Cheerleader overcomes concussions, prepares for next year’s tryouts

(Photo courtesy of Brandon Adam Photography)

Jena Goebel, freshman in elementary education, did not allow a concussion to knock her out of the competition for a spot on the K-State cheerleading squad in May 2015.

During Goebel’s warmups for K-State cheerleading tryouts, she suffered a hard blow to the head. Unaware of the concussion at the time, the trainer told Goebel that she could either complete the tryout that day or come back in roughly a week to complete it, Goebel said.

Goebel made the decision to push on. Despite her head injury, that decision paid off, Goebel said.

“Somehow I still made the team,” Goebel said. “It was a miracle.”

Although K-State gameday involves lipstick, fake eyelashes and groomed hair for the female cheerleaders, not all of their work is glamorous, Goebel said.

“You’re like running a marathon and trying to look cute at the same time and trying to also pay attention to the game,” Goebel said.

Her experience as a K-State cheerleader did not fail to present her with struggles early on.

During the 2015 football season, just a few months after her first concussion, an accident while cheering resulted in another concussion. Goebel said she had to miss classes and practices for a month; setting her behind academically and athletically.

As a first-semester freshman, Goebel said she was still getting acquainted to college-level coursework during the time of her injury.

“It was a transition of learning how to study and then trying to play catch up once I was allowed to study again,” Goebel said.

Like before, however, Goebel did not let her injury stand in her way. According to her teammates, she continued to encourage them and keep a good attitude.

“She was at every single practice even with her concussion,” Martika Chappell, senior in family studies and human services and teammate of Goebel’s, said.

Goebel said her mother encouraged her to quit cheerleading out of fear of another concussion, but Goebel was determined to finish the season.

“I’m not a quitter,” Goebel said.

Once Goebel was cleared to practice with her team again, she said her biggest fear was not getting injured, but letting her team down by how far behind she had fallen.

“It was almost like I was taking three steps back from the progress I had made,” Goebel said.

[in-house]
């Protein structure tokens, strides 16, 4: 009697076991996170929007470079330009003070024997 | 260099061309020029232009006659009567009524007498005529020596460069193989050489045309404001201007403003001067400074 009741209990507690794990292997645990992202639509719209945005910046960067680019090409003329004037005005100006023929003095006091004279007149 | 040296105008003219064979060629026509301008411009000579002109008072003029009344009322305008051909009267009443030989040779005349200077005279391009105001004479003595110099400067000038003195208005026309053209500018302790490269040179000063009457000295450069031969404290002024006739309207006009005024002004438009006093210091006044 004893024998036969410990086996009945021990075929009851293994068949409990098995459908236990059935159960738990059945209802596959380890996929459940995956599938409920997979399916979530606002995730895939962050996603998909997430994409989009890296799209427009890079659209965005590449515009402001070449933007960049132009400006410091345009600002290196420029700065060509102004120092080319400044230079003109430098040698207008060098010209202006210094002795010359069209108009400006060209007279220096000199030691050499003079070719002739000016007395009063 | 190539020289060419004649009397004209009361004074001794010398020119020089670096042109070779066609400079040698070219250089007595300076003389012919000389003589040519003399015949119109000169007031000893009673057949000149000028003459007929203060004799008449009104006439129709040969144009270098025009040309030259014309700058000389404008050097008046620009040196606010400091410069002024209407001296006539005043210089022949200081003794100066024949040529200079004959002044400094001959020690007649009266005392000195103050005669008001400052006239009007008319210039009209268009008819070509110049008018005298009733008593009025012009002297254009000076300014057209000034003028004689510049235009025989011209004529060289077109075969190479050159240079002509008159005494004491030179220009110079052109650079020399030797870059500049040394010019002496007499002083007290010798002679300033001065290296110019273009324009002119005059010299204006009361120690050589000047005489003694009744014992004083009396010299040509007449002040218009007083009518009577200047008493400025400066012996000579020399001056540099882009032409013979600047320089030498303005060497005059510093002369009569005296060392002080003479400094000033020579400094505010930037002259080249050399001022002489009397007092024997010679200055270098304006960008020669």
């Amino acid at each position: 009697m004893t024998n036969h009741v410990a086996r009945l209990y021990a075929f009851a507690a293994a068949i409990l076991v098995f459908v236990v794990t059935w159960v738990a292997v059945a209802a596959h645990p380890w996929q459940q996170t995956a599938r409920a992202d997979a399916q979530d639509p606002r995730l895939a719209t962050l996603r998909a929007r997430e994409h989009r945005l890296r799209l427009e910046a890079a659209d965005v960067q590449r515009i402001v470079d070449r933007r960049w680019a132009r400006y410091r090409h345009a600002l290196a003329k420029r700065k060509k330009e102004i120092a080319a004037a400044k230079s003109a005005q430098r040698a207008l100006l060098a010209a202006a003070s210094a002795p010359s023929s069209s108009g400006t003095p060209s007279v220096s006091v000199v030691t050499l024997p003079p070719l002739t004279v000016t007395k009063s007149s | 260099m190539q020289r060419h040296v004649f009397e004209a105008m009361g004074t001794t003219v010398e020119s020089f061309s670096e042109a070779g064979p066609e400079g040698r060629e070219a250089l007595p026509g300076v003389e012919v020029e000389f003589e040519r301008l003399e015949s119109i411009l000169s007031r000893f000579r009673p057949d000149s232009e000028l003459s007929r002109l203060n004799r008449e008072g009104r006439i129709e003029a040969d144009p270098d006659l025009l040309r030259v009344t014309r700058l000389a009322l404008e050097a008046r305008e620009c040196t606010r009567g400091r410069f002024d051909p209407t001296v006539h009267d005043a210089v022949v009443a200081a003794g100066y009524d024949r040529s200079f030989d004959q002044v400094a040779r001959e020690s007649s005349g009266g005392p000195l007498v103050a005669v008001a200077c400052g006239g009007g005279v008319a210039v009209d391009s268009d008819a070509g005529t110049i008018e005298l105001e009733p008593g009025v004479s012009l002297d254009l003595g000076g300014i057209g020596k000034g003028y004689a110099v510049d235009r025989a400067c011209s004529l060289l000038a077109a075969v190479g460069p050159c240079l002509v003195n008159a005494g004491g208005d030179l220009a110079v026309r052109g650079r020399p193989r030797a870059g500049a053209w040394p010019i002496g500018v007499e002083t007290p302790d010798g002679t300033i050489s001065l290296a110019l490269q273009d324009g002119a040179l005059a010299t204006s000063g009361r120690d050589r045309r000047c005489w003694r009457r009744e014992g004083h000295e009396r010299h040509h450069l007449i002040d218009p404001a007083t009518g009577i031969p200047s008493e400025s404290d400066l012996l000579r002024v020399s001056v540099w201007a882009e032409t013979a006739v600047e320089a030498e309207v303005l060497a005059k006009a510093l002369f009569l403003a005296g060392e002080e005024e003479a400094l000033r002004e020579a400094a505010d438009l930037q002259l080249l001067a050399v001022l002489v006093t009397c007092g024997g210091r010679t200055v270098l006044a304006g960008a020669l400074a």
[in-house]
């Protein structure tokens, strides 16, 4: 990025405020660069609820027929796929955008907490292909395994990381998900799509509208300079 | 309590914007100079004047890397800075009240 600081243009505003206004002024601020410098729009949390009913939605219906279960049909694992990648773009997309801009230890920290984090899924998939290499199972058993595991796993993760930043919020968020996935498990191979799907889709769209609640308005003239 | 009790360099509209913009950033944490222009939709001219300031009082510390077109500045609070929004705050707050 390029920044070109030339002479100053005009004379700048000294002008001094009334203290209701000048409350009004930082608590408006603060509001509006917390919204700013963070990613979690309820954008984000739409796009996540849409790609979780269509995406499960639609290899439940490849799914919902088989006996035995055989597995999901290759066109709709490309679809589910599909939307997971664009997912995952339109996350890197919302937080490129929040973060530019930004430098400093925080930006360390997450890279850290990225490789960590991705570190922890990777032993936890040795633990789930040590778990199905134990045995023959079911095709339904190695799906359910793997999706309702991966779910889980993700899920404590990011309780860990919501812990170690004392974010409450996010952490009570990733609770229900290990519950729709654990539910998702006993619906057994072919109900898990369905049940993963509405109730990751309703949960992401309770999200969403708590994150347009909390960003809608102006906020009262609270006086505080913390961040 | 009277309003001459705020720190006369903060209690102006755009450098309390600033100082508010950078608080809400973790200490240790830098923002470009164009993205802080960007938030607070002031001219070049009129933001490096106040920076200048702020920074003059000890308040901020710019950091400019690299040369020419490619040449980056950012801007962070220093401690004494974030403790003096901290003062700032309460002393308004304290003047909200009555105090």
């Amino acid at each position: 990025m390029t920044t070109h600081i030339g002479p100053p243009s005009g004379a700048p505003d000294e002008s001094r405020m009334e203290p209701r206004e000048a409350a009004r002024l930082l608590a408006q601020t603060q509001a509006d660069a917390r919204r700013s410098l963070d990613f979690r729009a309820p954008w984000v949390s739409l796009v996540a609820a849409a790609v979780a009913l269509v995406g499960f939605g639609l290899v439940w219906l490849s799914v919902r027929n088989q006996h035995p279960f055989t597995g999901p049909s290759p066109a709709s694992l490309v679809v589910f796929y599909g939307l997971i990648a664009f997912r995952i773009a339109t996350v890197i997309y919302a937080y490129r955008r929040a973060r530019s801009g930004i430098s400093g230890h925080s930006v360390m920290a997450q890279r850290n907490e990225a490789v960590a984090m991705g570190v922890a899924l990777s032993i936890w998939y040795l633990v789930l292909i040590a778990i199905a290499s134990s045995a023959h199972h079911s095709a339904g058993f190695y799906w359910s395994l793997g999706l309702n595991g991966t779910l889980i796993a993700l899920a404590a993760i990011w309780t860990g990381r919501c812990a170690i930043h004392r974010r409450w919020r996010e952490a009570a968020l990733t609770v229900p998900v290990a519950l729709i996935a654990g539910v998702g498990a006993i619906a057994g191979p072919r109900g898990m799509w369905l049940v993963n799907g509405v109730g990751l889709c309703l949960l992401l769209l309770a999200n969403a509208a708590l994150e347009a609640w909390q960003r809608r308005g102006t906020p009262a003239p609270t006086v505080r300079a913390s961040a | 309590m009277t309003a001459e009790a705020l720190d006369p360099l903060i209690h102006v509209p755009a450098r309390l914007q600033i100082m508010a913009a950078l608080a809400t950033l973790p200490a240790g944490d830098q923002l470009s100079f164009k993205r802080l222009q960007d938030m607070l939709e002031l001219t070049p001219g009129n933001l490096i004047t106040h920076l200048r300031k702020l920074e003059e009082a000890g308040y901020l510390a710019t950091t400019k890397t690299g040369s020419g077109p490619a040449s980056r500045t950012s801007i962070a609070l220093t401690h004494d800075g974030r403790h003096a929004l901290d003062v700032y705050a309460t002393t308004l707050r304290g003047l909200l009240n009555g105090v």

Goebel impressed her teammates with her hard work and perseverance rather than frustrating them, Justin Staab, senior in kinesiology and teammate of Goebel’s, said.

Staab said Goebel handled her situation in the best way she could.

“When she came back, she worked her butt off and got back to where she used to be,” Staab said.

Goebel said in addition to games, the cheerleaders put in several hours of weights, conditioning and practice, occupying nearly every evening of their week.

“It’s definitely time-consuming,” Goebel said. “I remember coming back from practice, getting home at like 10 o’clock and just laying on the floor not even wanting to do my homework. Just laying there like, ‘What am I doing with my life?'”

Goebel said she was willing to put in long hours in order to “make new friends and grow as a cheerleader, but more to grow as a person because of the commitment and the struggles that are presented.”

Juggling several responsibilities between school, cheerleading and her sorority can be overwhelming, Goebel said, but what keeps her going is the reminder that she is living out hundreds of people’s dreams, including her own, by being a cheerleader for a Division I school.

“I tell myself that I was given the privilege and the honor to be on the team so I am going to give it all that I’ve got,” Goebel said.

Goebel said she was not always interested in cheerleading, though. Her older sister, who had been the captain of her high school cheer team, wanted Goebel to bring her 12 years of experience as a gymnast to their high school cheer squad, and urged Goebel to try out.

“I thought it was stupid,” Goebel said. “Then I ended up actually enjoying it.”

Goebel said she enjoyed it so much that she decided to continue her cheerleading career at the collegiate level. Her first game was a rush of emotions.

“It’s just a feeling I can’t explain,” Goebel said. “It’s like butterflies, but you’re excited and nervous. I just felt really special.”

The best part about being a K-State cheerleader for Goebel is the relationships that she has made by being involved in the program, she said.

Goebel said a favorite memory with the cheerleading team was the time when the cheer squad went out for frozen yogurt to celebrate her birthday.

“Because we’re forced together like every single day of the week, the extra time is a big deal,” Goebel said.

Although there are many skills involved, “the number one thing it takes to be a cheerleader is hard work,” Goebel said.

Despite the bumps along the way, Goebel said she has enjoyed her experience as a K-State cheerleader and it has taught her the importance of perspective.

“It’s all about attitude,” Goebel said. “Get your mind right and everything will fall into place.”

Currently, Goebel and the returning cheerleaders are preparing for tryouts for next year, as well as the spring game football scrimmage on April 23, according to the K-State Sports website. The cheerleaders are also preparing for the Kids Camp they are hosting on April 22, according to website.